ISLAMABAD: A day after former prime minister Imran Khan expressed fear of a recurrence of the 1971-like tragedy if the right decisions were not taken to save the country, his successor, Shehbaz Sharif, warned him not to cross the line by giving such “naked threats”.
In an interview with anchorperson Sami Abraham for Bol News, which aired Wednesday night, the Pakistan Tehreek-i-Insaf (PTI) chairman likened the prevailing political situation to the one which had led to the dismemberment of the country in 1971 and urged the military establishment to make the “right decisions”.
— PTI (@PTIofficial) June 1, 2022
He also warned the generals if Pakistan were to lose its nuclear deterrence, it would fragment into “three parts”.
“[…] Imran Niazi is making naked threats against the country. If at all any proof was needed that Niazi is unfit for public office, his latest interview suffices,” the prime minister, who is in Turkey on a three-day visit tweeted, responding to Khan.
“Do your politics but don’t dare to cross limits and talk about [the] division of Pakistan.”
While I am in Turkey inking agreements, Imran Niazi is making naked threats against the country. If at all any proof was needed that Niazi is unfit for public office, his latest interview suffices. Do your politics but don’t dare to cross limits & talk about division of Pakistan.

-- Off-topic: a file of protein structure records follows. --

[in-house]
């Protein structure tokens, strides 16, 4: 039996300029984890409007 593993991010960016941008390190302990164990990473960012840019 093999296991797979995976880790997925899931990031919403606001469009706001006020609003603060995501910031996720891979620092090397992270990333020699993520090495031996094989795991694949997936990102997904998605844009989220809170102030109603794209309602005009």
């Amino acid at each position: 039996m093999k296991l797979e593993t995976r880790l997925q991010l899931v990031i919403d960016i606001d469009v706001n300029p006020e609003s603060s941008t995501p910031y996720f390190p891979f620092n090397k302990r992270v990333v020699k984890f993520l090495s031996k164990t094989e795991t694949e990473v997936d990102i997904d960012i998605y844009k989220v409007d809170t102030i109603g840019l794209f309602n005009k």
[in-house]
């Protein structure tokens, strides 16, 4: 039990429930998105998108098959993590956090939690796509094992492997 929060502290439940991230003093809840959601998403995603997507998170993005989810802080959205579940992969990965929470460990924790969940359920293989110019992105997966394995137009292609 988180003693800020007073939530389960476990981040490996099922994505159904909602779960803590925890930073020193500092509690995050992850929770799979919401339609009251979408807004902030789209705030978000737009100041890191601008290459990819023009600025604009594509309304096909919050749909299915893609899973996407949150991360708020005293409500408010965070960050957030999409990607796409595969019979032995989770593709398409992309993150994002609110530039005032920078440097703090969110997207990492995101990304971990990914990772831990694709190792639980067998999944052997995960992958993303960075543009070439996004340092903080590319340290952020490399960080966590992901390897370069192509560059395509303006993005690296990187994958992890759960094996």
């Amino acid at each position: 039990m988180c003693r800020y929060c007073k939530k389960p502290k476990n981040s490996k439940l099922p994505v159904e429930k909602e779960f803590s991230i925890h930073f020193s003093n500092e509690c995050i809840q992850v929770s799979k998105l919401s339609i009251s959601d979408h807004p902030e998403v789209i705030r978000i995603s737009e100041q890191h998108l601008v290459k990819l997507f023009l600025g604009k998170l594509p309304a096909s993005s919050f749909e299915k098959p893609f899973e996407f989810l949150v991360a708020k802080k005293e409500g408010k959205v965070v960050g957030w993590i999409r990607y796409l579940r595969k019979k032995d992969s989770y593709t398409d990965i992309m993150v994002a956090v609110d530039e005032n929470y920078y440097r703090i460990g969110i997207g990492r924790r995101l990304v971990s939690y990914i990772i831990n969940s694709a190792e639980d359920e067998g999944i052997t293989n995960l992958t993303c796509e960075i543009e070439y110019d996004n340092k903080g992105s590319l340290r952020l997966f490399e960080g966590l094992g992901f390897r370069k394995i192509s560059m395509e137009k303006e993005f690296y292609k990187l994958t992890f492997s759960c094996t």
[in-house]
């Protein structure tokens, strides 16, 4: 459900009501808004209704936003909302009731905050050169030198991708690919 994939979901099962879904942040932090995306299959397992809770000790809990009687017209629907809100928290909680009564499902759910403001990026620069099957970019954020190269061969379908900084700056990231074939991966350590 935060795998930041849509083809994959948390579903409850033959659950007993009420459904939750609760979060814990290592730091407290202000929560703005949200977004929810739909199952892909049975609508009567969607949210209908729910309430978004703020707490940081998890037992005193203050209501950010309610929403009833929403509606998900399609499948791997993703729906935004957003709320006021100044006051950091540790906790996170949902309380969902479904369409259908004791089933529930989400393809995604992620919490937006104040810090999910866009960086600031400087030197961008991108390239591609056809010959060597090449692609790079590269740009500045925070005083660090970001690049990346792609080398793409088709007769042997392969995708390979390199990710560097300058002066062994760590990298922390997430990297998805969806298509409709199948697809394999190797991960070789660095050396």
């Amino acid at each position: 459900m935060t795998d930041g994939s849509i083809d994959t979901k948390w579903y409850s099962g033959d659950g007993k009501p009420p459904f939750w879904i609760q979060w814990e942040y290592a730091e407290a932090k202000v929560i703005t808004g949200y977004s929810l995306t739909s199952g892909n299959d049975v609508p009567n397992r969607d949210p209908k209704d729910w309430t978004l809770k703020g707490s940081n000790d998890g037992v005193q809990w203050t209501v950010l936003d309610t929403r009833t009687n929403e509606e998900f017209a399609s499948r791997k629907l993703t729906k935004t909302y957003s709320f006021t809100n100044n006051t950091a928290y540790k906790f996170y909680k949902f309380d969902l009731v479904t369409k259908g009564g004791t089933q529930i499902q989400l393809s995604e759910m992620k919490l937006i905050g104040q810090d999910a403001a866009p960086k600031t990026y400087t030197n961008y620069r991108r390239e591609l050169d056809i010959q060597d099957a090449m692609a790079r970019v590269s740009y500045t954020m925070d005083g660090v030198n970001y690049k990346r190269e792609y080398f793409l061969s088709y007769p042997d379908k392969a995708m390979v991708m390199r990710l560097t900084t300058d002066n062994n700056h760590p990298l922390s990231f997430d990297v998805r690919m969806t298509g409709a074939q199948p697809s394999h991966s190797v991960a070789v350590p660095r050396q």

— Shehbaz Sharif (@CMShehbaz) June 2, 2022
In a separate statement, shared on the Twitter account of Sharif’s Pakistan Muslim League-Nawaz (PML-N) party, he said Khan’s remarks were evidence he was “involved in a conspiracy, not politics”.
He said the former prime minister was spreading “chaos” due to his “frustration and sick mentality”, and that his statement was similar to those of Pakistan’s enemies.
“This is not a statement but a conspiracy to spark the fire of anarchy and division in the country,” he claimed.
“Losing power does not mean that you wage a war against Pakistan, its unity and its institutions,” he said, warning Khan not to “attack” the federation and the institutions. “Don’t exceed the limits [defined] by the law and Constitution.”
The prime minister said the nation would not accept such “nefarious” plans at any cost and would not let them succeed. He vowed to defeat such “impure” aims.
Former president and Pakistan Peoples Party (PPP) co-chairperson Asif Ali Zardari also condemned the statement and said no one can talk about the breakup of Pakistan.
PPP MP and Minister for Water Resources Syed Khurshid Shah said Khan stood exposed. “I have always said he was introduced into politics under an anti-Pakistan agenda,” he claimed.
Senator Irfan ul-Haque Siddiqui of PML-N said the “indecent remarks” damaged his public and political persona of life.
Speaking on the floor of the Senate, he said the language used by Khan did not suit a man of his stature as he had been prime minister of the nation.
He said former prime minister Zulfikar Ali Bhutto was sent to gallows and his daughter Benazir Bhutto was assassinated but their party never spoke against the federation in such a manner.
He said it was a positive development that Pakistan Army decided to confine itself within the constitutional parameters.